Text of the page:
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Paper: Testing Fundamental Physics With Stellar Orbits at the Galactic Center
Volume: 528, New Horizons in Galactic Center Astronomy and Beyond
Page: 249
Authors: Do, T.; Hees, A.; Ghez, A.; Martinez, G. D.; Chu, D. S.; Jia, S.; Sakai, S.; Lu, J. R.; Gautam, A. K.; O'Neil, K. K.; Becklin, E. E.; Morris, M. R.; Matthews, K.; Nishiyama, S.; Campbell, R.; Chappell, S.; Chen, Z.; Ciurlo, A.; Witzel, A.; Gallego-Cano, E.; Kerzendorf, W. E.; Lyke, J. E.; Naoz, S.; Saida, H.; Schödel, R.; Takahashi, M.; Takamori, Y.; Witzel, G.; Wizinowich, P.; Roberts, B. M.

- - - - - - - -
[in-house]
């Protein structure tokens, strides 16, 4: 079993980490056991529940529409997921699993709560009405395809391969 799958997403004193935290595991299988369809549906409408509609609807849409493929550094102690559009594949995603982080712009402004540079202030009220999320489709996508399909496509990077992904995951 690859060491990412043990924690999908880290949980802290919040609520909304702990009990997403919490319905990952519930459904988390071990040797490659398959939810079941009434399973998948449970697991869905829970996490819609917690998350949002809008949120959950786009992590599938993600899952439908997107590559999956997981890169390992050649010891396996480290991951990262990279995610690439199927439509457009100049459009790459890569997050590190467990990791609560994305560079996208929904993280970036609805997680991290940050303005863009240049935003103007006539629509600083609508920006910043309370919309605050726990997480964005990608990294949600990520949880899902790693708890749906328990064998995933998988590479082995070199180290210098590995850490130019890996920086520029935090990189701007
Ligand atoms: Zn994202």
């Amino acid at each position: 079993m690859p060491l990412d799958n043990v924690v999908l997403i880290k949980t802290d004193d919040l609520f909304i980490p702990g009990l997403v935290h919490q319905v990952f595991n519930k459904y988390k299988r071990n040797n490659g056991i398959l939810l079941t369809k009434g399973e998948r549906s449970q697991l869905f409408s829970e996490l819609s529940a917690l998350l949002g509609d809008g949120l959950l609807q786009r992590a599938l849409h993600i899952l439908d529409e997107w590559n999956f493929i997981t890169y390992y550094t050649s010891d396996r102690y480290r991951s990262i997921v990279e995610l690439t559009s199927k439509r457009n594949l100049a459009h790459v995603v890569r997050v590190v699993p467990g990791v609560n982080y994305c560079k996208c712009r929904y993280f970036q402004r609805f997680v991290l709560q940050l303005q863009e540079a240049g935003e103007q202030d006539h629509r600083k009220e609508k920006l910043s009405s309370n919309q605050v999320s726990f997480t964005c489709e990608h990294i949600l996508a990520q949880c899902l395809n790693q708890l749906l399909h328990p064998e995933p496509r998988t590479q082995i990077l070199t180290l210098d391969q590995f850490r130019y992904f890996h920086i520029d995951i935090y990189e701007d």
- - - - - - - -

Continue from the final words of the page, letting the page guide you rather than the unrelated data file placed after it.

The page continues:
Abstract: The closest approach of the star S0-2 to the supermassive black hole Sgr A* in 2018 opened a new era of tests of gravity with stellar orbits at the Galactic Center. Using radial velocity and astrometry measurements from 24 years of data, including data from 2018, we are able to measure the relativistic redshift from S0-2. In addition, the stars in orbit around Sgr A* can be used to search for variations in the fundamental constants of nature around a supermassive black hole. Using the spectral features of late-type giants in orbit around the black hole, we present limits on the variation of fine structure constant in the gravitational field of a supermassive black hole. Both the relativistic redshift measurement and the limits on the fine structure constant allows us to test Einstein's Equivalence Principle, a fundamental component of General Relativity. We find that both of these tests are consistent with the predictions of GR. Improvements in stellar orbital measurements as well as high spectral-resolution measurements will significantly improve the power of these tests in the future.
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